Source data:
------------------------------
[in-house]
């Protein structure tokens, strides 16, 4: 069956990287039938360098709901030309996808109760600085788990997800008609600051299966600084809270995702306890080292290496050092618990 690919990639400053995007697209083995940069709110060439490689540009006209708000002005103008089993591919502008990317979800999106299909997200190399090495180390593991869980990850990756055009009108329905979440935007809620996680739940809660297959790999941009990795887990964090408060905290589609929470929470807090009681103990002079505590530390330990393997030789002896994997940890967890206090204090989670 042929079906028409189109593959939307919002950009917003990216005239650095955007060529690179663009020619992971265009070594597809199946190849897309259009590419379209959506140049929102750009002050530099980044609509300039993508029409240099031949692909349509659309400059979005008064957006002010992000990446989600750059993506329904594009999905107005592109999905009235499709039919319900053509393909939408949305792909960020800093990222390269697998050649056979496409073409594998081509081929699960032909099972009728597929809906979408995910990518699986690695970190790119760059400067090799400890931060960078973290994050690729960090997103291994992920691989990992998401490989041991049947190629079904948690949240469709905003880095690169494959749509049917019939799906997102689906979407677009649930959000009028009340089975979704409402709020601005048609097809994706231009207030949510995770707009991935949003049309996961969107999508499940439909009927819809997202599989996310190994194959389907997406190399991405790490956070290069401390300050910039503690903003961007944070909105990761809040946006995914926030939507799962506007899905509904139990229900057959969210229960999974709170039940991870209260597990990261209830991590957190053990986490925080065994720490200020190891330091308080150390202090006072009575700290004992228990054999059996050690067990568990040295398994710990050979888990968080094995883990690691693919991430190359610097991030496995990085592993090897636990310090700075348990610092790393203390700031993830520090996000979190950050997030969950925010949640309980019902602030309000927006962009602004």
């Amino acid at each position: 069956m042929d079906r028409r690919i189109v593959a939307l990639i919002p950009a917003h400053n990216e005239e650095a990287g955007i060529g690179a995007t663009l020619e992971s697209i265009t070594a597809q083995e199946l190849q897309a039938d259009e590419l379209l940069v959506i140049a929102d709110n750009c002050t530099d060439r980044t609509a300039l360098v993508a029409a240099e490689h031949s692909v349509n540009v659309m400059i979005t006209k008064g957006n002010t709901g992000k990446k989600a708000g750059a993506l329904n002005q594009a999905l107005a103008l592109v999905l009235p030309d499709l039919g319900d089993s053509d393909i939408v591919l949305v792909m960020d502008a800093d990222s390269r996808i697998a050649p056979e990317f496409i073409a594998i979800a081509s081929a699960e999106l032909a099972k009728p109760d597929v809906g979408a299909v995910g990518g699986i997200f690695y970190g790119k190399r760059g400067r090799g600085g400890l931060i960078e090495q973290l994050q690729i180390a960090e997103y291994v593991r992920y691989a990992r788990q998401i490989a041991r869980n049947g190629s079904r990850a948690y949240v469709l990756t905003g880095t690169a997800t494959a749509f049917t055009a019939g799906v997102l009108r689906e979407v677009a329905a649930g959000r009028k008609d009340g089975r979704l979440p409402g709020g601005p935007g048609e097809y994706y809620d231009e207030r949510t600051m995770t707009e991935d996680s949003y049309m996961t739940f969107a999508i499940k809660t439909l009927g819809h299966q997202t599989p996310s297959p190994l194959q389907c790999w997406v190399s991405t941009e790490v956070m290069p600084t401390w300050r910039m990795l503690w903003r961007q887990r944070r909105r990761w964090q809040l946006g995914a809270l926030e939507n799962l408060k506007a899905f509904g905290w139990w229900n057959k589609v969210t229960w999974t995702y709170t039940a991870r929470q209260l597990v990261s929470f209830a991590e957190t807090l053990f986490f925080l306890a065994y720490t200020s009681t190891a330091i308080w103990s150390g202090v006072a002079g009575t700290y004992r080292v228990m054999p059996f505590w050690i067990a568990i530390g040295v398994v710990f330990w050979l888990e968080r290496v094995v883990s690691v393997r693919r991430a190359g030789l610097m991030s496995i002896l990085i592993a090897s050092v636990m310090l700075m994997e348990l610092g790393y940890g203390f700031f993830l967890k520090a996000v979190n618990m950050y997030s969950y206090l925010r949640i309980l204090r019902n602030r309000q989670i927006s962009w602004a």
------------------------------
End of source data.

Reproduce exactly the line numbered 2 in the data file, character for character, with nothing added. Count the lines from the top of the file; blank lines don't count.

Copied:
């Protein structure tokens, strides 16, 4: 069956990287039938360098709901030309996808109760600085788990997800008609600051299966600084809270995702306890080292290496050092618990 690919990639400053995007697209083995940069709110060439490689540009006209708000002005103008089993591919502008990317979800999106299909997200190399090495180390593991869980990850990756055009009108329905979440935007809620996680739940809660297959790999941009990795887990964090408060905290589609929470929470807090009681103990002079505590530390330990393997030789002896994997940890967890206090204090989670 042929079906028409189109593959939307919002950009917003990216005239650095955007060529690179663009020619992971265009070594597809199946190849897309259009590419379209959506140049929102750009002050530099980044609509300039993508029409240099031949692909349509659309400059979005008064957006002010992000990446989600750059993506329904594009999905107005592109999905009235499709039919319900053509393909939408949305792909960020800093990222390269697998050649056979496409073409594998081509081929699960032909099972009728597929809906979408995910990518699986690695970190790119760059400067090799400890931060960078973290994050690729960090997103291994992920691989990992998401490989041991049947190629079904948690949240469709905003880095690169494959749509049917019939799906997102689906979407677009649930959000009028009340089975979704409402709020601005048609097809994706231009207030949510995770707009991935949003049309996961969107999508499940439909009927819809997202599989996310190994194959389907997406190399991405790490956070290069401390300050910039503690903003961007944070909105990761809040946006995914926030939507799962506007899905509904139990229900057959969210229960999974709170039940991870209260597990990261209830991590957190053990986490925080065994720490200020190891330091308080150390202090006072009575700290004992228990054999059996050690067990568990040295398994710990050979888990968080094995883990690691693919991430190359610097991030496995990085592993090897636990310090700075348990610092790393203390700031993830520090996000979190950050997030969950925010949640309980019902602030309000927006962009602004």